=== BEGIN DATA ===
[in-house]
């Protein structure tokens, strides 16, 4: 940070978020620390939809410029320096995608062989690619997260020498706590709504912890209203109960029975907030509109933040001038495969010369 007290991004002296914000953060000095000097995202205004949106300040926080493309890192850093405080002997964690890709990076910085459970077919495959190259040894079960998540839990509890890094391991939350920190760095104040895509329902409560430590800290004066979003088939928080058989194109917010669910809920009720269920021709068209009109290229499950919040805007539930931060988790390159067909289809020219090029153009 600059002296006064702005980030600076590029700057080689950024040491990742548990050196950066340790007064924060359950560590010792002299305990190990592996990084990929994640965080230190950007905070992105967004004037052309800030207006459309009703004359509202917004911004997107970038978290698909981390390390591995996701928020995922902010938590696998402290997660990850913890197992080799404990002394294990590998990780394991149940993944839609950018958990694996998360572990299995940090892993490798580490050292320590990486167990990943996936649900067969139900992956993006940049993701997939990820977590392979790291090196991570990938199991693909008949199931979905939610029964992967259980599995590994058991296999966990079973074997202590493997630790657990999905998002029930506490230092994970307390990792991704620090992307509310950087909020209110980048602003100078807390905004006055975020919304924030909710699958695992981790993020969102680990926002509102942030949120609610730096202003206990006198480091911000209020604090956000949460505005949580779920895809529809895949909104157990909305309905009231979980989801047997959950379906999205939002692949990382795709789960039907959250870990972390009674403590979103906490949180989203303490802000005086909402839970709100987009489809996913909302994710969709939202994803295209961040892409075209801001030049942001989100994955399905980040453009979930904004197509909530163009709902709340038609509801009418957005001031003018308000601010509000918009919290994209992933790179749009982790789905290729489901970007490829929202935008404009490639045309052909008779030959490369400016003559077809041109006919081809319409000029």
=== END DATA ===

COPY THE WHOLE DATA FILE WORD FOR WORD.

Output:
[in-house]
């Protein structure tokens, strides 16, 4: 940070978020620390939809410029320096995608062989690619997260020498706590709504912890209203109960029975907030509109933040001038495969010369 007290991004002296914000953060000095000097995202205004949106300040926080493309890192850093405080002997964690890709990076910085459970077919495959190259040894079960998540839990509890890094391991939350920190760095104040895509329902409560430590800290004066979003088939928080058989194109917010669910809920009720269920021709068209009109290229499950919040805007539930931060988790390159067909289809020219090029153009 600059002296006064702005980030600076590029700057080689950024040491990742548990050196950066340790007064924060359950560590010792002299305990190990592996990084990929994640965080230190950007905070992105967004004037052309800030207006459309009703004359509202917004911004997107970038978290698909981390390390591995996701928020995922902010938590696998402290997660990850913890197992080799404990002394294990590998990780394991149940993944839609950018958990694996998360572990299995940090892993490798580490050292320590990486167990990943996936649900067969139900992956993006940049993701997939990820977590392979790291090196991570990938199991693909008949199931979905939610029964992967259980599995590994058991296999966990079973074997202590493997630790657990999905998002029930506490230092994970307390990792991704620090992307509310950087909020209110980048602003100078807390905004006055975020919304924030909710699958695992981790993020969102680990926002509102942030949120609610730096202003206990006198480091911000209020604090956000949460505005949580779920895809529809895949909104157990909305309905009231979980989801047997959950379906999205939002692949990382795709789960039907959250870990972390009674403590979103906490949180989203303490802000005086909402839970709100987009489809996913909302994710969709939202994803295209961040892409075209801001030049942001989100994955399905980040453009979930904004197509909530163009709902709340038609509801009418957005001031003018308000601010509000918009919290994209992933790179749009982790789905290729489901970007490829929202935008404009490639045309052909008779030959490369400016003559077809041109006919081809319409000029």